The blue carpet, the blur of the crowd, the music and one voice crystal clear – you are an Ironman. It never grows old. All 15 times it has been a spine tingling moment, only seconds before the immediate release of emotion. The past three months of training, sacrifices and the 140.6 miles you have traveled to get to this moment in time come exploding out. Sometimes it has been joy, sometimes bewilderment and often tears. This time it was tears.
I finally got a time trail bike and trained harder than ever on the bike. The plan was to ride 5 hours 30 minutes and run 3 hours 30 minutes to get a new Personal Best. Entering Ironman Kalmar presented a relatively flat cycle course, playing to my strengths. The weather gods had other ideas, as on race morning the flags were at full attention around the small UNESCO town centre.
Winds gusting from the south at 50 kilometres per hour made the 120 kilometre loop on the open marshland on the island Oland a trudge down and low flying back. Unfortunately I didn’t make up the time lost heading down the island on the way back and was 16 minutes down on my time check heading back over the six kilometre bridge to the mainland. The final 60 kilometres were rolling countryside to Rockenby with a stonking headwind coming back in to town, just when energies were low. It was time to start on the Maxifuel Viper gels and get the caffeine rush in. I came in off the bike at 5.51.56. After a longer than planned swim, or more accurately described as a drownfest, 1.22.55, it was time to get the deficit back on the run.
I stared off at a pace that felt fast but able to hold. As the wind showed itself on the course and my body started to wear down my pace slowed and relaxed at just over five minute kilometres. As the world started to spin I took the precautionary step to slow down through a few aid stations, get some water on my body and in my Headsweats visor to keep my core temperature down. I took on salt; more Maxifuel gels and a few Sports Legs to buffer the lactic build up.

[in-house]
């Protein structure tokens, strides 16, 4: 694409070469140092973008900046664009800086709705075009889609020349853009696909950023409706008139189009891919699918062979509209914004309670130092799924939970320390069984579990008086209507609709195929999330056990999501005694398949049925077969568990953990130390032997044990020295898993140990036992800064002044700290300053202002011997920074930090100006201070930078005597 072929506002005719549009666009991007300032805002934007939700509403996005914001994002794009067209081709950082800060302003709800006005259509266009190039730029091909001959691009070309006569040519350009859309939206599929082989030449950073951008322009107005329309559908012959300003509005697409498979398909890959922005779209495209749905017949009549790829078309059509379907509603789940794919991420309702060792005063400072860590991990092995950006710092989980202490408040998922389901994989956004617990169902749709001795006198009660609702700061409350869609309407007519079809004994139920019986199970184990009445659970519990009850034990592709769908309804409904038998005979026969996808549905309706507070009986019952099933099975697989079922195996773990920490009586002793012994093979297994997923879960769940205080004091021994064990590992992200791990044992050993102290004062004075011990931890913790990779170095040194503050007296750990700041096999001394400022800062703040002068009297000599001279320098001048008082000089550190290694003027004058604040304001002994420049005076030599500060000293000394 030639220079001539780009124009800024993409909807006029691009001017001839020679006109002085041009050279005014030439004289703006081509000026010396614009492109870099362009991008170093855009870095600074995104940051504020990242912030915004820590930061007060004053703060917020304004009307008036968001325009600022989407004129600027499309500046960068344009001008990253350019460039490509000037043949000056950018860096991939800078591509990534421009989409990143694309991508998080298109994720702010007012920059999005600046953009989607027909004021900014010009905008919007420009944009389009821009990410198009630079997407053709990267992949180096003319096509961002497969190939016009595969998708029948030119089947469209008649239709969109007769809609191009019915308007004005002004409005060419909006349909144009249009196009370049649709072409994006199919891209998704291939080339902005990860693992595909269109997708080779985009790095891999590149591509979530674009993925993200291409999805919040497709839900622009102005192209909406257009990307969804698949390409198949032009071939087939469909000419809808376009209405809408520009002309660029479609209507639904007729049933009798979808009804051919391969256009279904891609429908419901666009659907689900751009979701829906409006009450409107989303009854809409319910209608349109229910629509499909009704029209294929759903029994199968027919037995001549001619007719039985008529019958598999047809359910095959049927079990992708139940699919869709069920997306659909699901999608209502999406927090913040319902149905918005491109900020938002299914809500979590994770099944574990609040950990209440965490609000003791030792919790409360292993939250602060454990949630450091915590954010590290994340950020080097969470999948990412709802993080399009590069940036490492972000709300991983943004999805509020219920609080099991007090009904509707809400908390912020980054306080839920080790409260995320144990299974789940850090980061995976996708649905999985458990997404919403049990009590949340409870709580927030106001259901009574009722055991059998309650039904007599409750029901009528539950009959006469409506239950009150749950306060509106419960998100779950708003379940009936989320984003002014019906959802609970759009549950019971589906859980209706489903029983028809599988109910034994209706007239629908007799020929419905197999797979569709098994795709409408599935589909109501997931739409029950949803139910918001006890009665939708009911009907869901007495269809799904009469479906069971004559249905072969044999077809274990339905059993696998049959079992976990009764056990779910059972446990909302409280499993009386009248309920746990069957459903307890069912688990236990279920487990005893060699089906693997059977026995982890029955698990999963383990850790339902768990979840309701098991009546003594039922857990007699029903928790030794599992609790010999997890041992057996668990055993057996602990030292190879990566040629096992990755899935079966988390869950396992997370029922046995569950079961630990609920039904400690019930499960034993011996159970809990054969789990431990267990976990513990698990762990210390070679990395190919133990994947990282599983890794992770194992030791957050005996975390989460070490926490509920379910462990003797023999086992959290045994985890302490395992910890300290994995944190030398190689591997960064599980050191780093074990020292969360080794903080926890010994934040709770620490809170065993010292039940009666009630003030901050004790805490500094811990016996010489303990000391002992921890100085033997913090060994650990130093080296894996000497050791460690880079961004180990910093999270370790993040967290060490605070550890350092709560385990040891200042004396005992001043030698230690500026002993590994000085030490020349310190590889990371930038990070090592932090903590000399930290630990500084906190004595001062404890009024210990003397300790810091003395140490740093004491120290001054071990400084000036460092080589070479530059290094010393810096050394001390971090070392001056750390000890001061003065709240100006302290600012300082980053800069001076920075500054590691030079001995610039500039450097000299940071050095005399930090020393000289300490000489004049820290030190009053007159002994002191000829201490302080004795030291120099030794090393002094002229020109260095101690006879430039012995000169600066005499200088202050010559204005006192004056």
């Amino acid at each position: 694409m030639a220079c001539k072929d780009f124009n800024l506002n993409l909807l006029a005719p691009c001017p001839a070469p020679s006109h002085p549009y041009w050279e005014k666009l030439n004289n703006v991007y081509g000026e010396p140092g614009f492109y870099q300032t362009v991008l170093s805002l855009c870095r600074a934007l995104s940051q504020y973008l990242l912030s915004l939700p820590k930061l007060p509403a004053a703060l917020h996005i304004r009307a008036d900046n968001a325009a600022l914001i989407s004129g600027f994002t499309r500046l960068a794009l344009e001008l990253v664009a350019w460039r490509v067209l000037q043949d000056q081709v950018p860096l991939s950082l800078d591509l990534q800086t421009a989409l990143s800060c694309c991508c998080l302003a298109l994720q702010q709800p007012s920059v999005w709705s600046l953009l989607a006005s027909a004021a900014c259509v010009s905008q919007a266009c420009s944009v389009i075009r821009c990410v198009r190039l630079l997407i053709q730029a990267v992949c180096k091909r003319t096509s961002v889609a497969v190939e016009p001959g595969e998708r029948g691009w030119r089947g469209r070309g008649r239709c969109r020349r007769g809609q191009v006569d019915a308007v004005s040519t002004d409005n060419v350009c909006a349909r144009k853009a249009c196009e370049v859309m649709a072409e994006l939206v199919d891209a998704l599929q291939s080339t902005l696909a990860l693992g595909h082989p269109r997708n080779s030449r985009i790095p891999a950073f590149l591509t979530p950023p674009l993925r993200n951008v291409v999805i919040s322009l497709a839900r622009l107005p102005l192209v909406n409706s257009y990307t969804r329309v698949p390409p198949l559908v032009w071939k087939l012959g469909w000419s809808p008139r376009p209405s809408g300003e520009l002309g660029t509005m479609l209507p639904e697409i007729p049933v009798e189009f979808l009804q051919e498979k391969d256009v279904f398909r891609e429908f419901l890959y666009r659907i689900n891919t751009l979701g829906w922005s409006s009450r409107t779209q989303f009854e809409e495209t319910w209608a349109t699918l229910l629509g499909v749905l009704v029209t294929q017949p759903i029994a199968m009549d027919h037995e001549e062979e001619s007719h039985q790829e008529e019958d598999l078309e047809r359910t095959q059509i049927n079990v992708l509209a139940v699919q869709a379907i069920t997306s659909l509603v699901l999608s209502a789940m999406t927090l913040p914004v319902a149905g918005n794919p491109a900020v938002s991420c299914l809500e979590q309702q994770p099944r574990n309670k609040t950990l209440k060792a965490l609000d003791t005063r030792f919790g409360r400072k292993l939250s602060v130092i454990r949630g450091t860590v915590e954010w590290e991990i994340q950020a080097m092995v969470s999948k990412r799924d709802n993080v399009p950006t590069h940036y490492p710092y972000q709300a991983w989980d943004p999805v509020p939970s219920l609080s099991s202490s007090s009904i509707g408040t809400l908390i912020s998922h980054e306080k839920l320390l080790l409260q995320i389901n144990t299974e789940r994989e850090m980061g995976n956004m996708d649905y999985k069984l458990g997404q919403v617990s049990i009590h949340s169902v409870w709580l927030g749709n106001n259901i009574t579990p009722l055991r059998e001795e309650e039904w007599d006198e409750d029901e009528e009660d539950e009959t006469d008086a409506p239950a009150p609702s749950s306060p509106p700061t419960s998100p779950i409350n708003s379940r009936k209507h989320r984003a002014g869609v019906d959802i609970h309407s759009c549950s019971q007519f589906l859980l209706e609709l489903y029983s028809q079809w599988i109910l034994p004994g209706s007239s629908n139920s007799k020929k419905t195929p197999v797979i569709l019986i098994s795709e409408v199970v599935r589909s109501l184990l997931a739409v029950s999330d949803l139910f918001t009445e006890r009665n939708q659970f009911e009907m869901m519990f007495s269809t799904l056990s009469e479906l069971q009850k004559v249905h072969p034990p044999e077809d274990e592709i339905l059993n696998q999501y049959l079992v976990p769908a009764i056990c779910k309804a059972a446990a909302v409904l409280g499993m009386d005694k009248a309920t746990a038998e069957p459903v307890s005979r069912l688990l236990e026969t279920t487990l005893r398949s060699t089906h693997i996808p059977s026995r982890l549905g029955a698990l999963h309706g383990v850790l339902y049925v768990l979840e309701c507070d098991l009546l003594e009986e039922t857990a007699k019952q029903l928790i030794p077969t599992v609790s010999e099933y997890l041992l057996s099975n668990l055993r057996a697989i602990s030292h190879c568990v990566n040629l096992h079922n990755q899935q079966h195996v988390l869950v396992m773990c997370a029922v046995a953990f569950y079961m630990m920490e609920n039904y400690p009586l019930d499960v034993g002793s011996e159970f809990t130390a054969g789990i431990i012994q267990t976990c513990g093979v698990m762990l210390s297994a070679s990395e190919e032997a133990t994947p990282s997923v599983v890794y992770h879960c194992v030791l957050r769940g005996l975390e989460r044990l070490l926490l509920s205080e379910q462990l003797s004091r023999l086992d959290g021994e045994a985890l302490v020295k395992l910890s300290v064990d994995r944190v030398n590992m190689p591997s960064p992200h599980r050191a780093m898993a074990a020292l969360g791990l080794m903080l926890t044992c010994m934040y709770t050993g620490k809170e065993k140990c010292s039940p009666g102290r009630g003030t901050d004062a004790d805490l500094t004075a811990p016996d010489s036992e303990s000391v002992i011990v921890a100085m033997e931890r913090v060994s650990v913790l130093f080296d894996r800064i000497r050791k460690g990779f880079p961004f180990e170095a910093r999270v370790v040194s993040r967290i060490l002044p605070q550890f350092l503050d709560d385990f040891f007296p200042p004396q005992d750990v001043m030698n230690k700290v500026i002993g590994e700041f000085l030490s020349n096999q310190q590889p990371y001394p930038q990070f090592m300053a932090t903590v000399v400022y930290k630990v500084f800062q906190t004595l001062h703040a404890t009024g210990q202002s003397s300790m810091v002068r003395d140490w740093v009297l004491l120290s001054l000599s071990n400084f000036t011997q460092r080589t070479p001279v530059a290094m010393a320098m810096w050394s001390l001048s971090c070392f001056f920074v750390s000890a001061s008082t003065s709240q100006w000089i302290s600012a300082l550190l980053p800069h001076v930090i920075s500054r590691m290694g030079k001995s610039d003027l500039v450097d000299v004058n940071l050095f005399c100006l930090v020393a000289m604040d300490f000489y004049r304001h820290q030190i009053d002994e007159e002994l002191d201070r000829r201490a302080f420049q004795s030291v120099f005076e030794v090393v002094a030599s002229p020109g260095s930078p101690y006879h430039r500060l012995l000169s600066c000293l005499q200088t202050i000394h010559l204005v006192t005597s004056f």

I started to feel better, or was it the finish line feeling looming? Regardless I pushed on. My devoted boyfriend kept popping up in the last few kilometres of the run in the historical city giving me splits and pushing me to go sub 11 hours. I just got my head down, engaged any energy left and pushed with all my might.
Relieved to see 10.56 above my head I had done it. I wobbled to the catchers having pushed the hardest I have ever done in all 15 Ironman’s I have completed. Yet tears rolled down my face when I saw David, I felt I had let him down by not cycling a faster time. On reflection the whole field was slower this year with the crowded swim and hurricane winds. The elusive 5 hour 30 minute bike and 3 hour 30 minute run has evaded me again. Well, until Ironman South Africa next year.
My 3.34.27 did give me the 12th fastest ladies marathon on the day, including the pro’s. My Sigvaris calf guards kept my legs in tact to have the power to push when they would normally feel fatigued.
Headsweats Athlete Penny Comins didn’t let IM Lanzarote beat her – but it sounds like a tough as nails race:
Avoiding the hardest Ironman on the M-dot circuit has always been easy, but there comes a time when you have to face your demons and just tick it off. I entered. I then had the white sweaty feeling of fear. I had a long winter of hard training ahead to get to the level of fitness I needed to conquer the notorious hilly, hot, windy course on the Canary Island. What I hadn’t planned for was four punctures.
Snow, sleet and rain for four months wasn’t conducive to the training I had laid out to get to the level of strength I needed. Many Mazifuel vitamins were taken to ward off the constant lurgy that people had. Long rides and runs, often in the snow, my head was kept warm in my Headsweats beanies. I was determined to get the training in at all costs.
Luckily my determination was a key part of my training as come race day that skill paid off. Lanzarote is known for high sunshine hours so getting into my wetsuit, cap and goggles in a café at the start while the rain lashed down outside wasn’t how I had visualized my race start.
Taking it in my stride, or stroke as in this case, the swim went to plan. Getting out in the cold didn’t make for an easy transition with the loss of dexterity. Riding out in the pouring rain my lips were blue; I was thankful for packing my gillet in my T1 bag just in case.
I have never seen the island shrouded in such mist and rain. Water gushed out onto the road, bringing with it small shards of volcanic rock. One of which decided to shred into my tire giving me a puncture and holey tire. Luckily the mechanics were there in a flash and helped me change it. I continued on with a spare section of tube in my tire where the hole was. This didn’t last long and after two more tubes, my gas canister exploding and an extra tube and pump from number 536 Matty I was annoyed.